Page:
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AB0888 Mutations in TNFRSF1A and NLRP3 Genes in Patients with Recurrent Inflammatory Attacks in Russian Population
  1. K. Savostyanov2,
  2. E. Alexeeva1,
  3. T. Sleptsova1,
  4. A. Pushkov2,
  5. S. Valieva1,
  6. T. Bzarova1,
  7. R. Denisova1,
  8. E. Mitenko1,
  9. A. Nikitin2,
  10. K. Isayeva1,
  11. A. Chomahidze1,
  12. A. Fetisova1,
  13. E. Chistyakova1
  1. 1Rheumatology
  2. 2Molecular Genetic Diagnostics, Scientific Center of Children's Health of RAMS, Moscow, Russian Federation


Background Pathogenic variants in two regulating genes, NLRP3 and TNFRSF1A, cause two severe and early-onset autoinflammatory syndromes, CAPS and TRAPS. The spectrum of autoinflammatory syndrome, NLRP3 and TNFRSF1A mutations, clinical manifestations and response to treatment in a cohort of Russian patients with recurrent inflammatory attacks were not analyzed.

Objectives To evaluate frequent incidence, clinical manifestations of CAPS and TRAPS and response to treatment in patients with recurrent inflammatory attacks in Russia.

Methods The study included 52 children (23 boys, 29 girls) from 1 to 17 years (mean 8.2 (4.7; 11.5) with fever of unknown cause, after exclusion of infections, malignancy and autoimmune diseases. The median age at which symptoms began was 3.0 (1.5; 5.1) years, disease duration – 4.4 (1.0; 7.6) years. The commonest features were fever (100%), arthritis/arthragia (100%), rash (96%), hepato- and splenomegaly (96%), lymphadenopathy (94%), headache (62%), abdominal pain (58%) and eye manifestations (21%). The mean leukocytes level - 17 (13; 23)x109/l, platelets - 550 (470; 680)x1012/l, hemoglobin 96 (79; 108) g/l, level of CRP - 87 (52; 146) mg/l, ESR -56 (38; 68) mm/h. DNA was sequenced in all coding exons and intronic flanks of the TNFRSF1A and NLRP3 genes whose mutations cause autoinflammatory syndromes, TRAPS and CAPS, respectively.

Results 9 (17%) patients were diagnosed with autoinflammatory syndrome. In 7 patients, we found etiological mutations in TNFRSF1A. 6 patients had a mutation c.362G>A (p.R92Q) located in exon 4 and associated with the mild progression of TRAPS. Interestingly, 1 patient was homozygous for p.R92Q, others were heterozygous. The 7th TRAPS patient had a novel frameshift mutation c.792delT (p.Lys265Serfs*87) in exon 9 of TNFRSF1A. TRAPS debuted at the age of 3.7 (1.9; 7.2) years, the most often symptoms were fever (100%), arthritis or arthragia (100%), lymphadenopathy (100%), hepato- and splenomegaly (100%), rash (86%), headache (86%), abdominal pain (57%). In 2 patients, mutations in NLRP3 were detected. 6 patients with TRAPS continued preceding therapy due to the remission. 1 child was treated with methotrexate, 1 – with infliximab; 1 – with rituximab, methotrexate, cyclosporine; 1 – with tocilizumab, 1 – with canacinumab, methotrexate, cyclosporine and prednisolone, 1 – with canacinumab and prednisolone. 1 girls with TRAPS was switched from tocilizumab to etanercept and then to adalimumab, but remission was not achieved. The first CAPS patient had a NLRP3 mutation c.2113C>A (p.Gln705Lys) whereas the second contained a novel mutation c.2861C>T (p.Thr954Met). Both patients with CAPS presented fever, lymphadenopathy, hepato- and splenomegaly, abdominal pain, rash and arthragia at the age of 3.3 and 6 years accordingly. 1 girl presented periorbital oedema and headache. Cases of AA amyloidosis were not registered. 2 patients with CAPS continued preceding therapy with tocilizumab and canacinumab due to the remission at the time of diagnosis. Both girls were treated with glucocorticosteroids.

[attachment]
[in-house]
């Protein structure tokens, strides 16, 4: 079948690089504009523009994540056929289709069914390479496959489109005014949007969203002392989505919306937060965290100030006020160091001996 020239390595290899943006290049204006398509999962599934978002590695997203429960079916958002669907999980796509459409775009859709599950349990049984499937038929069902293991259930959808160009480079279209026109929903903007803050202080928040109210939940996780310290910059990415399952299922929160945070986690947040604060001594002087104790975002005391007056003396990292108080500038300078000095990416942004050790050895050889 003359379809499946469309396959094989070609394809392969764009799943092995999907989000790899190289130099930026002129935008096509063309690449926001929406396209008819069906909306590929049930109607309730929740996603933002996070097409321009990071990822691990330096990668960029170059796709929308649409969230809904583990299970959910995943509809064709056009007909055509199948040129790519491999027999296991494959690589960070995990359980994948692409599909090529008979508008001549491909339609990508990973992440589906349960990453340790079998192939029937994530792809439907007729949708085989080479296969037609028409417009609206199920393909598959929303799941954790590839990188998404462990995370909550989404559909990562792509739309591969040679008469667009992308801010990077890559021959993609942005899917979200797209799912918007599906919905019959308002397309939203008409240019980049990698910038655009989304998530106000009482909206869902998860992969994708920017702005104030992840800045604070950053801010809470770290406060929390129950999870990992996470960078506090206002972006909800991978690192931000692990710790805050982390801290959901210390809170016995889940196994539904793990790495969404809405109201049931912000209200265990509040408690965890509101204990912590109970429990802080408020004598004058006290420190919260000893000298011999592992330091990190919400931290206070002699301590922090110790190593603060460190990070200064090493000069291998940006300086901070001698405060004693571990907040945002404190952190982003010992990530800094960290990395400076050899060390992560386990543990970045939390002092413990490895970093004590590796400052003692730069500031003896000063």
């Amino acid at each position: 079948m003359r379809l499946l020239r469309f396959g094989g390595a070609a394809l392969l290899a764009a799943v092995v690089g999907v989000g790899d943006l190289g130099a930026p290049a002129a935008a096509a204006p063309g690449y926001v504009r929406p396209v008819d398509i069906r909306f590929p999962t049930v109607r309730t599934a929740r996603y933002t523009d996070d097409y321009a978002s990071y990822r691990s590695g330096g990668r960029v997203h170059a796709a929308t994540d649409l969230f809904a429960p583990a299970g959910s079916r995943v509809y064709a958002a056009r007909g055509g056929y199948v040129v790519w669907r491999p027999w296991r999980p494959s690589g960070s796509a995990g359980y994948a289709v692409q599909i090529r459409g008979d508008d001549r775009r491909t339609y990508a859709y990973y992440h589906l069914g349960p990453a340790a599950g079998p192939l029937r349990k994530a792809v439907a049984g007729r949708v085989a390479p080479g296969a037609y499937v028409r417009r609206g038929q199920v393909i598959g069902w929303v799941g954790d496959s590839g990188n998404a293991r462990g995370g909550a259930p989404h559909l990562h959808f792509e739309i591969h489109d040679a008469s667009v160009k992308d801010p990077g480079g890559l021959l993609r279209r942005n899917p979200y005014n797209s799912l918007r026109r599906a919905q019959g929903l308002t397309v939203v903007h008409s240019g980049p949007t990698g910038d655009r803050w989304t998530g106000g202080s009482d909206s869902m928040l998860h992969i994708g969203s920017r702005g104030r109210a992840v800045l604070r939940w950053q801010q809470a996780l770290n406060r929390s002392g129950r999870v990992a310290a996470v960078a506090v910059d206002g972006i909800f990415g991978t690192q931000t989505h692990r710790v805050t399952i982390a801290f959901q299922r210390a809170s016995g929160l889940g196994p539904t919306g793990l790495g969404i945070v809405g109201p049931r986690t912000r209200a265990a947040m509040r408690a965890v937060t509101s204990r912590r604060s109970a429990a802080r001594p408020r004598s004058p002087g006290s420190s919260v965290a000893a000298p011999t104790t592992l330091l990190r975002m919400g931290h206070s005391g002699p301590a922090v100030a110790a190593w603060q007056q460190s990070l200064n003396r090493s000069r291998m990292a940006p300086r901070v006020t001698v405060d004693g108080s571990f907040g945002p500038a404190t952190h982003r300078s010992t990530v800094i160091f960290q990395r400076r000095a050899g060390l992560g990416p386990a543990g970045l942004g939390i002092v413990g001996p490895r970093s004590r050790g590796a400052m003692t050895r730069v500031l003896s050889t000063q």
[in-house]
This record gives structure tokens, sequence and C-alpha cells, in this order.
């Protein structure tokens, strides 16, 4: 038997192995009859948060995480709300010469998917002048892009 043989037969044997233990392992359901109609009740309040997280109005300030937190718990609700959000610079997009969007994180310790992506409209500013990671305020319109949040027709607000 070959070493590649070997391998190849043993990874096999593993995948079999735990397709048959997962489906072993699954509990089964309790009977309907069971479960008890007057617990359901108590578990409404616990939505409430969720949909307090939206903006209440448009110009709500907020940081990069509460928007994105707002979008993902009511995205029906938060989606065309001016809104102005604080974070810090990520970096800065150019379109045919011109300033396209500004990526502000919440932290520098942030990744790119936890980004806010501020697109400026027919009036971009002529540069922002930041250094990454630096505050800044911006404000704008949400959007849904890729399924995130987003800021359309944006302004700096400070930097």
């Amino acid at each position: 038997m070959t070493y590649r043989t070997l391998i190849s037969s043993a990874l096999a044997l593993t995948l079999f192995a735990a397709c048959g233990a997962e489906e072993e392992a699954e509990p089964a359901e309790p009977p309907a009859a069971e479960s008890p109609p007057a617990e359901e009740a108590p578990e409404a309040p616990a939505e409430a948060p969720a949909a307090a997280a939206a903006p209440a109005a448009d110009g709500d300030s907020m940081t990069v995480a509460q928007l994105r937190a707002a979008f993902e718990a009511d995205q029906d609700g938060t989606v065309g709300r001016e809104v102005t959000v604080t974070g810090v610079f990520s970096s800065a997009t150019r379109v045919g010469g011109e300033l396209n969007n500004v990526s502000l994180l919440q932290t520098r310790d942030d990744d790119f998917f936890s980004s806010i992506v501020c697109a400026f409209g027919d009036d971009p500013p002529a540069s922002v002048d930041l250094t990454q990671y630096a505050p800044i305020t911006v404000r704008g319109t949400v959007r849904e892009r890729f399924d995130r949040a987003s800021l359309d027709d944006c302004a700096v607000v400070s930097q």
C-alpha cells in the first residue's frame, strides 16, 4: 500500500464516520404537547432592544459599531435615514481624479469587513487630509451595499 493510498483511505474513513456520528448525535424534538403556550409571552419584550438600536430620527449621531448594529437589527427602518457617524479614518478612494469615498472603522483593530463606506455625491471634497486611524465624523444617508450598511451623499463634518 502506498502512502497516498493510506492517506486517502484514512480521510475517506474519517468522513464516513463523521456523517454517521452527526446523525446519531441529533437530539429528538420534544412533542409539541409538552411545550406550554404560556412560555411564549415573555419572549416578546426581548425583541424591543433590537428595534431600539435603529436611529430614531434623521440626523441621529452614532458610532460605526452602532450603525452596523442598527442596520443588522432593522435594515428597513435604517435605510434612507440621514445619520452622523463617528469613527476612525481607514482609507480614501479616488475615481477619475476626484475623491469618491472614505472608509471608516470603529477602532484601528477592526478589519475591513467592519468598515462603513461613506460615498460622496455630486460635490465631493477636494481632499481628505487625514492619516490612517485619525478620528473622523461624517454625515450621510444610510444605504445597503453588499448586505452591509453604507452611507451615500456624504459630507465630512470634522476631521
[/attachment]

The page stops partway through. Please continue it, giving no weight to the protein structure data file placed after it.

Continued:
Conclusions Our results suggests for a relatively frequent incidence of CAPS and TRAPS in patients with recurrent inflammatory attacks in Russian population.

Disclosure of Interest None declared

DOI 10.1136/annrheumdis-2014-eular.4897

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